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Investigation into York boat fire
THE cause of a "spectacular" boat fire in York is still under investigation today, the city's fire chief has said.
Graham Buckle, Fire and Rescue Service Group Manager for York, has spoken after a blaze destroyed a 47' private boat moored near King's Staith.
The fire started at around 7pm but burnt long into the night as 35 firefighters battled to contain the flames.
"This was an unusual incident. We don't see many boat fires, but it was made easier for us by the boat being moored so we didn't have to ferry equipment into the middle of the river," Mr Buckle said.
In a 27-year career, Mr Buckle said he had not seen anything like last night's blaze.
"It was a spectacular fire.
"I've been to a couple of boat fires, but nothing as large, or in the city centre with as much smoke and flames."
The firefighters' job was also made easier by the proximity of the site to York's central fire station.
"It meant response times were just a couple of minutes and we could quickly send for additional resources."
Acrid black smoke, caused by the burning diesel and the fibreglass boat, forced the police to close Ouse Bridge and evacuate nearby homes and restaurants to stop the public being engulfed in smoke clouds, he added.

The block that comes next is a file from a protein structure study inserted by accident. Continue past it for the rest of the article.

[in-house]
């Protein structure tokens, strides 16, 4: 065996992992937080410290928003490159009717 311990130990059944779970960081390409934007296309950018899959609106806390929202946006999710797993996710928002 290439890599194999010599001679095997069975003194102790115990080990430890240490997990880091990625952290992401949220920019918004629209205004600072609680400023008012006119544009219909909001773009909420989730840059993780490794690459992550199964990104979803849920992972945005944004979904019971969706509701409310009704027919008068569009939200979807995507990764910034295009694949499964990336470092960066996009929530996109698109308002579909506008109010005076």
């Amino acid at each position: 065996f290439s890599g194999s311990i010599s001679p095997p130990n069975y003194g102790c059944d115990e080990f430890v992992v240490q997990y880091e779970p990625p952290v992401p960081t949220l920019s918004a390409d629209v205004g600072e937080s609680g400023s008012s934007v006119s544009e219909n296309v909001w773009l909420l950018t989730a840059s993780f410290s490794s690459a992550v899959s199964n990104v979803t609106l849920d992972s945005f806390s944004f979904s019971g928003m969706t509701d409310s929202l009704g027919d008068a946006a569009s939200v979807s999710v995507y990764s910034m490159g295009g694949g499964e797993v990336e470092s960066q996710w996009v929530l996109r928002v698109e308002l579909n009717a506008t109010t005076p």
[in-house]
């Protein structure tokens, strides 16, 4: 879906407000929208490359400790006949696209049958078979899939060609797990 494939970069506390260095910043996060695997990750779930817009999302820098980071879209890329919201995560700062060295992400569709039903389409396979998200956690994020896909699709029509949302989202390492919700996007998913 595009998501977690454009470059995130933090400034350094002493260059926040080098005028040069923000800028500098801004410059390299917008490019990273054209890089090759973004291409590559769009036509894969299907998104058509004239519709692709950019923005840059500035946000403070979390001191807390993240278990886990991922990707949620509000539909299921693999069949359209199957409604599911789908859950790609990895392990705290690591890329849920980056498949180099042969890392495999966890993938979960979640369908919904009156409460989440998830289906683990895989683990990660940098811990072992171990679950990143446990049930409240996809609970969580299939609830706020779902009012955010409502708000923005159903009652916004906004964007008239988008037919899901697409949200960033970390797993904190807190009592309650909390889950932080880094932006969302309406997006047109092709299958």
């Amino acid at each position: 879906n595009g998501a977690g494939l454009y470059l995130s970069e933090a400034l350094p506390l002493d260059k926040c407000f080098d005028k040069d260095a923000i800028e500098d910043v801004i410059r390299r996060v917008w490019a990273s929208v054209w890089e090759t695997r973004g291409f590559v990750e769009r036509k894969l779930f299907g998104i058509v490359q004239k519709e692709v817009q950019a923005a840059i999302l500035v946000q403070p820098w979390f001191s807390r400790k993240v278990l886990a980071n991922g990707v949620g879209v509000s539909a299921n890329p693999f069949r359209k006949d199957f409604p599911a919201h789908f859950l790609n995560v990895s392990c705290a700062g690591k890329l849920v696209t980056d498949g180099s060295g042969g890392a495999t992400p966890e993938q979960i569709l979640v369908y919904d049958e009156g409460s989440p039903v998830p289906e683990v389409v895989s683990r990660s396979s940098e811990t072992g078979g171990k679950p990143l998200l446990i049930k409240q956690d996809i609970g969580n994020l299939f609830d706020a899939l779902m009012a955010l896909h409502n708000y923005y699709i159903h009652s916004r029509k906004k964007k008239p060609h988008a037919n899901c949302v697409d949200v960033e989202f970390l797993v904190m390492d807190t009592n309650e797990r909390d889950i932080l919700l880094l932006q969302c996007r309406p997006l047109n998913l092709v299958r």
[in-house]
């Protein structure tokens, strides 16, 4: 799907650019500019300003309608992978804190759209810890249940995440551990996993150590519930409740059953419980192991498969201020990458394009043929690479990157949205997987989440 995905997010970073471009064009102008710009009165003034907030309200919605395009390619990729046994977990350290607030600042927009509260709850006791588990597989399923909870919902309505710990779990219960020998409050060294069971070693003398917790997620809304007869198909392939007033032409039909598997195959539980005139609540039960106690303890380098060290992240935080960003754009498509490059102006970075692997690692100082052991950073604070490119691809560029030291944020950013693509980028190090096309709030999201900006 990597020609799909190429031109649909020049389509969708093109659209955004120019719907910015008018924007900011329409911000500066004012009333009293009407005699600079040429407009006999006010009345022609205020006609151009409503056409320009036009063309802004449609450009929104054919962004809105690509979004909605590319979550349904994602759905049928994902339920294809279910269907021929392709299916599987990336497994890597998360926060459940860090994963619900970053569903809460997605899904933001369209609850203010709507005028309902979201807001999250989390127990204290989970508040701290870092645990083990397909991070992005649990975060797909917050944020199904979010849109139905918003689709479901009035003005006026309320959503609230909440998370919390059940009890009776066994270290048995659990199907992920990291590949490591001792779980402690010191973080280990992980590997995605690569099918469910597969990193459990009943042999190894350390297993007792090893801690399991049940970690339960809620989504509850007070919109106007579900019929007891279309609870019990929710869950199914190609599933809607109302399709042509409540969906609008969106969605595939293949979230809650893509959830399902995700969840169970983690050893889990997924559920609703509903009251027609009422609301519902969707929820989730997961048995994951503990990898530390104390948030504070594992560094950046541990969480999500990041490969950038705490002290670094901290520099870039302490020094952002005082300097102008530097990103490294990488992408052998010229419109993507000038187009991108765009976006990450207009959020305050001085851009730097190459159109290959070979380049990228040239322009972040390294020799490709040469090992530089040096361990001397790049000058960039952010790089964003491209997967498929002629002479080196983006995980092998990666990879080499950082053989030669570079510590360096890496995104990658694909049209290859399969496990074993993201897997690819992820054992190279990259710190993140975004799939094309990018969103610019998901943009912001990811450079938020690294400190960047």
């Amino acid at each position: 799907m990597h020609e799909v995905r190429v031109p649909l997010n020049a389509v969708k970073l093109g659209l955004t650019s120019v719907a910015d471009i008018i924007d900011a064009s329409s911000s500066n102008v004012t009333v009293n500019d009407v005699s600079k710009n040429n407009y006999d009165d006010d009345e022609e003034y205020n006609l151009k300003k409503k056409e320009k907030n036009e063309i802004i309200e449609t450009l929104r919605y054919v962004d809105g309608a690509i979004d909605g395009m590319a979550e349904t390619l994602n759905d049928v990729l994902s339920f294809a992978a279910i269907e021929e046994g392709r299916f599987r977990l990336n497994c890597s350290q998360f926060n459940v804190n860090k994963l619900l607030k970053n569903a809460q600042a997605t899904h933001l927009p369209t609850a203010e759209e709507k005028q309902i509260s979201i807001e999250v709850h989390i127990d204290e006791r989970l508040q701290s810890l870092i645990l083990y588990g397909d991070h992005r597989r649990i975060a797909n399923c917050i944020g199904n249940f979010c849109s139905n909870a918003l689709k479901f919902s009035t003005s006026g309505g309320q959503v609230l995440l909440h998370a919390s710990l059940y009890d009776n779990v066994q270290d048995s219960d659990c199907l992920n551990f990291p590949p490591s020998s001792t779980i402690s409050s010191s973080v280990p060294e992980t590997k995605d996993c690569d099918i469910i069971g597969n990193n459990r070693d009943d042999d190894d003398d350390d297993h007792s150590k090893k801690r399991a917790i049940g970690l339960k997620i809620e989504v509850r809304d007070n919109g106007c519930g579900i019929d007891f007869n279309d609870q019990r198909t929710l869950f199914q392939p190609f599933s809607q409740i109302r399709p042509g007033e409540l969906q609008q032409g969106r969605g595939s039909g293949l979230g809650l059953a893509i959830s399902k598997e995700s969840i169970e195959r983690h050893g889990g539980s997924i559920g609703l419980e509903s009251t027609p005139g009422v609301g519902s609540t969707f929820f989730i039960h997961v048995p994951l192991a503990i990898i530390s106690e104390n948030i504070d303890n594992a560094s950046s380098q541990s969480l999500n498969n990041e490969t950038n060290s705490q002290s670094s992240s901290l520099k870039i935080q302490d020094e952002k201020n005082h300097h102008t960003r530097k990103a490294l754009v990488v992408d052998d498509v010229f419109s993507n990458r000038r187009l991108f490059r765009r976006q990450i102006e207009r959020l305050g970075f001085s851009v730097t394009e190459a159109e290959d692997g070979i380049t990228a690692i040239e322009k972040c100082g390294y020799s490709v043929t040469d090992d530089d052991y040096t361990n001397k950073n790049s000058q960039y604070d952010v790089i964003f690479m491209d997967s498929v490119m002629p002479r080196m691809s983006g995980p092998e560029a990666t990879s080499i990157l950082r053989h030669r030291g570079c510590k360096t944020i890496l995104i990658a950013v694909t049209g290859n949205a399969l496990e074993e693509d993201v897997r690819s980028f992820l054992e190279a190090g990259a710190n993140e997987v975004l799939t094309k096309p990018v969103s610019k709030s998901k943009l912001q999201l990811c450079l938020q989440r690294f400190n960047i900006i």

Specialist fire investigators are now searching for the cause of the blaze, but the boat's half submerged position will slow down their efforts, Mr Buckle said.
Environment Agency workers are also on site trying to assess the damage the fire might have caused.
Area base controller Peter Stevenson said: "We are looking to see the impact the fire has had on the river, if any.
"There are two things that could cause concern: debris from the boat, primarily fuel, and the foam the fire service uses.
"It would appear the fuel has either burnt off, or is still contained in the boat. A small amount of diesel would be really visible, but we can't see anything on the river now.
"We could be talking about an element of luck here."
It is not known how long the boat will stay in its current position, but the Environment Agency will be speaking to the boat's owners about how they remove the burnt out remains, Mr Stevenson added.